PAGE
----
My latest writing project is a memoir of my childhood growing up on a dairy farm. I hope it will be published by fall 2019. For a sneak preview, here’s one of the stories I plan to include:
Often throughout my childhood, my father devised get-rich-quick schemes. His goal was to be a millionaire. He was determined to never again live through anything like the Great Depression. Many of his ideas failed to materialize, but this time he had been reading in the Wall Street Journal about chinchillas, those furry rodents with highly valued pelts.
Dad researched until he found a source for purchasing several young chinchillas. Before they arrived, he set up large wire cages in the cellar and bedded them with wood shavings. Then, he ordered special food pellets formulated exclusively for chinchillas. Once the creatures grew to adulthood, he would sell them for their plush fur. The wood furnace in the cellar would keep the animals, whose natural habitat was Chile, toasty warm.
Despite Mighty Mouse being my favorite cartoon character, I was terrified of rodents and thought the animals looked no more valuable than the gray squirrels scampering about our yard.
One night, after all of us had fallen asleep, something strange happened. We were awakened by piano music in the form of raggedy glissandi ascending and descending the keyboard. Since the piano was in the living room just beyond my bedroom door, I was blamed for the nighttime interruption.
“Lucinda,” Mom called, “Stop playing the piano and go back to bed.” She always used my given name when she was scolding me.
“It’s not me!” I yelled.
“Not me!” my sister shouted from her room at the opposite end of the house.
“Well, whoever it is, go to bed.”
The strange music continued. After listening to a few minutes of melodic passages in a decidedly impressionistic style, Dad was compelled to get up and check it out.
You guessed it. Two of Dad’s chinchillas had escaped the cellar and were presenting their concert debut in our living room. As soon as I realized the rodents were loose, I got up, slammed my bedroom door, and cowered under the covers.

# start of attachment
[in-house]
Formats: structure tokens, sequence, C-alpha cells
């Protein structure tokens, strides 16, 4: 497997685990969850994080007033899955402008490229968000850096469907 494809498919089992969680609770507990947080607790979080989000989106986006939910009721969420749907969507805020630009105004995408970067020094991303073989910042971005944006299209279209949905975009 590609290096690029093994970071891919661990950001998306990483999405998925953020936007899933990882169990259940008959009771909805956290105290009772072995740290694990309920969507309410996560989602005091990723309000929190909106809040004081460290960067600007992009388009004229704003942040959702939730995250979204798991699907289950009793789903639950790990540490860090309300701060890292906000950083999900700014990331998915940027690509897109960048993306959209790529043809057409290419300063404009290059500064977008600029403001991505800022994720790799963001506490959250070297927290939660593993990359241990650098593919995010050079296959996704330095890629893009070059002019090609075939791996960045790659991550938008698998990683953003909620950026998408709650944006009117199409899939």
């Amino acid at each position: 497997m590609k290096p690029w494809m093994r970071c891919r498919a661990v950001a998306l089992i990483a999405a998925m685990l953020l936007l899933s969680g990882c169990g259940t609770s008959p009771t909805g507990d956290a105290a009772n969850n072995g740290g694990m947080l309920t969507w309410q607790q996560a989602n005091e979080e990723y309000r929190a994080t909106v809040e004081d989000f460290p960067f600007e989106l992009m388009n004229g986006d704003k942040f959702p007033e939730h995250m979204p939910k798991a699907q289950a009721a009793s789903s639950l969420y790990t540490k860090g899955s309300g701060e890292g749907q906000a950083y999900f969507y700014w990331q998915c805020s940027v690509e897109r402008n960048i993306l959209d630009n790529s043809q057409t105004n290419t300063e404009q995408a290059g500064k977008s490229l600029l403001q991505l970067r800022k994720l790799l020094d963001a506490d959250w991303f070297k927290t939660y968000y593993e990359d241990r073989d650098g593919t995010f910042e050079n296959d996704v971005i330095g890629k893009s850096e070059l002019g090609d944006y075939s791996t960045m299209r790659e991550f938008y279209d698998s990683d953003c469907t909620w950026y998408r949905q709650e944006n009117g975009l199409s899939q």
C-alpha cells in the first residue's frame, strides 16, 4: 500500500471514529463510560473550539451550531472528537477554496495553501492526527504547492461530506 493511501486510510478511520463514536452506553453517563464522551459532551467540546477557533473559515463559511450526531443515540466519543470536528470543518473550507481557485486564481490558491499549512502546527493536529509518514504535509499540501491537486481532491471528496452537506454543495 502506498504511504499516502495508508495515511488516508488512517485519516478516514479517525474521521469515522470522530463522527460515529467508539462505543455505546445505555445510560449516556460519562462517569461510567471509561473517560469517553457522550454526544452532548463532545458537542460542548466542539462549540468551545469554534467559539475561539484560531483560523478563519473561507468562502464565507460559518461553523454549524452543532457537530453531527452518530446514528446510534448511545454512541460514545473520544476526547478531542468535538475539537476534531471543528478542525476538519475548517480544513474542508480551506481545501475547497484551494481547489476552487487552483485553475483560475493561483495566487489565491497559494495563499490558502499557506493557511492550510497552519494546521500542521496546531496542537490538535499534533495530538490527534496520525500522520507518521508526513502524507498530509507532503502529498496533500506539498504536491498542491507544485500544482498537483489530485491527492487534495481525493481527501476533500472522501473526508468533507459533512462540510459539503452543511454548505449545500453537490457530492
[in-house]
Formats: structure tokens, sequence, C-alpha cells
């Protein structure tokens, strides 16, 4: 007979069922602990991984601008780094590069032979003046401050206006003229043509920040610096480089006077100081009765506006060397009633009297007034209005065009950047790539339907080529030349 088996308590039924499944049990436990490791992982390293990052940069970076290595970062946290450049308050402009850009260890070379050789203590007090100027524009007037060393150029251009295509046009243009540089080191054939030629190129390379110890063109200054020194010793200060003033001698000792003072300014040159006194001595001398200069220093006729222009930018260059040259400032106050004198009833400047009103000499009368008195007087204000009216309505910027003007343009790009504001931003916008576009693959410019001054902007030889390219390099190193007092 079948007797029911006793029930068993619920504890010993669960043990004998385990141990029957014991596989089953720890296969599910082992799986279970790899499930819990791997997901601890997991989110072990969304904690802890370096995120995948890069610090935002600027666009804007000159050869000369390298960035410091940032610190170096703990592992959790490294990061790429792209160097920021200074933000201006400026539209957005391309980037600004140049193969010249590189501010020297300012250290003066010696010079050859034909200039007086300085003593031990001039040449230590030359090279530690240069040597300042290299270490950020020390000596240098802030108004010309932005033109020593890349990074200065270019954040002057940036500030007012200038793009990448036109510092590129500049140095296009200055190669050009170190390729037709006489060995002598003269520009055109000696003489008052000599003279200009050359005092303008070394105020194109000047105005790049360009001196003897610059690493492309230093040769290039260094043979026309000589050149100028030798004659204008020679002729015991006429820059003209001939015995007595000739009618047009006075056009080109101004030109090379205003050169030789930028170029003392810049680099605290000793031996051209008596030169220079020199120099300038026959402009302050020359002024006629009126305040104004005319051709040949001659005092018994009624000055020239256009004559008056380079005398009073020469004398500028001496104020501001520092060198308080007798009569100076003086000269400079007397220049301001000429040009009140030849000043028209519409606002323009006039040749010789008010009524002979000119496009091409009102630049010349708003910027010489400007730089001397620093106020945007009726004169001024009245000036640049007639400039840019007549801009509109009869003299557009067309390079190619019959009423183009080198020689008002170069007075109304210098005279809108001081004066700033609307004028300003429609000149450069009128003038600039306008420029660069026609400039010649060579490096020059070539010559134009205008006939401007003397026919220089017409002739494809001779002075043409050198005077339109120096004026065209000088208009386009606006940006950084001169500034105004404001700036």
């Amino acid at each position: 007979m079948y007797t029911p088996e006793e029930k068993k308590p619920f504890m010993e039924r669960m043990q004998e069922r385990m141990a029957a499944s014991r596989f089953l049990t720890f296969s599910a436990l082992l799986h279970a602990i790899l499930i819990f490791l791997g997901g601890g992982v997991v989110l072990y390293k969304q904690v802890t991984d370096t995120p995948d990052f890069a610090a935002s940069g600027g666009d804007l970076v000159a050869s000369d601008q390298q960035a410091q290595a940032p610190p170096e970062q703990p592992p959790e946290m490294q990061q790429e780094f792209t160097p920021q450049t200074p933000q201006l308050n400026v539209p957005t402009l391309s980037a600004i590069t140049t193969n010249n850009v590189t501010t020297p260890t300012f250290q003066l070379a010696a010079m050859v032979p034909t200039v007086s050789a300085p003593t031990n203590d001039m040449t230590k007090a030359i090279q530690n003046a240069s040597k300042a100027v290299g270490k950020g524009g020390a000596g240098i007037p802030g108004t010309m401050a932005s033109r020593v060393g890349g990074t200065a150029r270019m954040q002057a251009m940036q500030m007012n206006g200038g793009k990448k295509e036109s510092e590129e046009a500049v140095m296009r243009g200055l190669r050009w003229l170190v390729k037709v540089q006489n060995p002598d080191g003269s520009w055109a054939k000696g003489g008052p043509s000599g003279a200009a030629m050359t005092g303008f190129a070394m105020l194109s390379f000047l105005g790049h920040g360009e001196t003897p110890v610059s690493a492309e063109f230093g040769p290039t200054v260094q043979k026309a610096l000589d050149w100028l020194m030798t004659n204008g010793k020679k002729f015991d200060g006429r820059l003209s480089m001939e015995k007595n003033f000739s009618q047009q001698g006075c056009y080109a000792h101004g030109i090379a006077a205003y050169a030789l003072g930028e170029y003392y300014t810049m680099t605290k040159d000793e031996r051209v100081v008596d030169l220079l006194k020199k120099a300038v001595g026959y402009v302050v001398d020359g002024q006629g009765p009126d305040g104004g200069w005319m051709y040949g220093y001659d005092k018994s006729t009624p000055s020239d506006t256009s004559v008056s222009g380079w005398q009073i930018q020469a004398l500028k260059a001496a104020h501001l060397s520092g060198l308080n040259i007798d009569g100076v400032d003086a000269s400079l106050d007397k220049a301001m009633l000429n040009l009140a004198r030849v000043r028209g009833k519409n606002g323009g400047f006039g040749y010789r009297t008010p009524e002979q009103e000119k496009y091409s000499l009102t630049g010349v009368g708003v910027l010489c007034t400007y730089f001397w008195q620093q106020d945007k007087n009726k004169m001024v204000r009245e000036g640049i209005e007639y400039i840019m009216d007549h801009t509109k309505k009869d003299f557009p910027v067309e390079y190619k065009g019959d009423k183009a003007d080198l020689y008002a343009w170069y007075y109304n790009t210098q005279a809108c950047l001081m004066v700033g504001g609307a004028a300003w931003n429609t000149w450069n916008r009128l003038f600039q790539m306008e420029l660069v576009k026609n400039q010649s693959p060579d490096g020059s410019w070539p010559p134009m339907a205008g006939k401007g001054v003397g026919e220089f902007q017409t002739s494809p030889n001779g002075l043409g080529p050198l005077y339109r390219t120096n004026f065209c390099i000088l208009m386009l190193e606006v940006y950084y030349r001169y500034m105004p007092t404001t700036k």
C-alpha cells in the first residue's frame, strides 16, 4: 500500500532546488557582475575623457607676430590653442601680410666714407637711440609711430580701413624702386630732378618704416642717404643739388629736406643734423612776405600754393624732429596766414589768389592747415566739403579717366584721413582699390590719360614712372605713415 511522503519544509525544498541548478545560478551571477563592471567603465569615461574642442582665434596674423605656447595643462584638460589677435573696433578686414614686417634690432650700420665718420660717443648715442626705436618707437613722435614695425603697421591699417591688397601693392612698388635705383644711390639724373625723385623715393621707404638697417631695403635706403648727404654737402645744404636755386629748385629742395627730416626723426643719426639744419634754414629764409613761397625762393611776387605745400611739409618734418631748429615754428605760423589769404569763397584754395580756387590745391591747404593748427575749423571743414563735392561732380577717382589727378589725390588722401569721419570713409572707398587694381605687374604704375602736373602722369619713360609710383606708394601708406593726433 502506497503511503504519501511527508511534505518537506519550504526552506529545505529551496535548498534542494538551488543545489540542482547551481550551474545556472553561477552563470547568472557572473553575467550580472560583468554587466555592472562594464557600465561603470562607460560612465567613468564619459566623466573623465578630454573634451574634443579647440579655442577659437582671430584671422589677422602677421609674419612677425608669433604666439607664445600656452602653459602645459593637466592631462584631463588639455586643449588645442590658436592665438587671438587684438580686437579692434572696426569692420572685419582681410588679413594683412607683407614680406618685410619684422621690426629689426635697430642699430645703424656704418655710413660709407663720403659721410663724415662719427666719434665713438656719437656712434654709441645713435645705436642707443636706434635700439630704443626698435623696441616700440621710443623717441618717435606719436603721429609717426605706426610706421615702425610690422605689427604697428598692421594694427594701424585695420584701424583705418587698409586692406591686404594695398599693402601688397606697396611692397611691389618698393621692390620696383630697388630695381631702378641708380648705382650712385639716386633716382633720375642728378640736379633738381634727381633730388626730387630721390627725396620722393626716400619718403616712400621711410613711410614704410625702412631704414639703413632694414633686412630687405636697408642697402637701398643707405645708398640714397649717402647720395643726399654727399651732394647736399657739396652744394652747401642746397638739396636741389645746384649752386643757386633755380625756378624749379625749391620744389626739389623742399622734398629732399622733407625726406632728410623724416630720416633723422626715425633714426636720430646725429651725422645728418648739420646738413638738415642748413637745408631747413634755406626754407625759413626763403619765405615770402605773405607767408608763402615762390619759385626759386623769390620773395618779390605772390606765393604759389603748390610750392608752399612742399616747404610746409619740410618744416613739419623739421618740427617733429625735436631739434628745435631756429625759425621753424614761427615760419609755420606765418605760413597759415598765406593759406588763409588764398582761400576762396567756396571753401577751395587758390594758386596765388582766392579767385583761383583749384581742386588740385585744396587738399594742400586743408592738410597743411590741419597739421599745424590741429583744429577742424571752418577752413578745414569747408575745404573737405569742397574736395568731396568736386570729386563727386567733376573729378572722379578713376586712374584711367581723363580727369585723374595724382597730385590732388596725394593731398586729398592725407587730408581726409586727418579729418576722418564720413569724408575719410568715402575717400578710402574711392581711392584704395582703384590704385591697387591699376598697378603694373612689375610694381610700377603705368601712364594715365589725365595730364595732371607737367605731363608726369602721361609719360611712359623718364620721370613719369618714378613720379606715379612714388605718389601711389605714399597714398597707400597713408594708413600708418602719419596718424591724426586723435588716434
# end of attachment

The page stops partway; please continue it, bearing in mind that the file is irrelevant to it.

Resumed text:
Dad, who had to get up before 5:00 a.m. for the morning milking, was not amused to have his sleep interrupted, but soon I heard him and Mom laughing amid much scuffling and bumping, followed by a few loud Schoenberg-type, atonal clusters (i.e. banging and crashing) on the piano. That night, we learned the hard way that, unlike squirrels, chinchillas were nocturnal.
Eventually, Mom and Dad corralled the perpetrators and returned them to their cages in the cellar. The house grew quiet again, but not before a Walton-family exchange of “good nights,” along with my parents’ heavy sighs and a few giggles.
Weeks later, Dad’s scheme ended abruptly when a chimney fire caused the cellar to fill with smoke. The chinchillas never stood a chance of performing at Carnegie Hall. Nor would they contribute their fur to rich people’s coats or line Dad’s wallet.
Cindy L. Freeman is the author of two award-winning short stories and three published novels: Unrevealed, The Dark Room and I Want to Go Home. Website: www.cindylfreeman.com; Facebook page: https://www.facebook.com/cindy.l.freeman.9. Her books are available from amazon.com or hightidepublications.com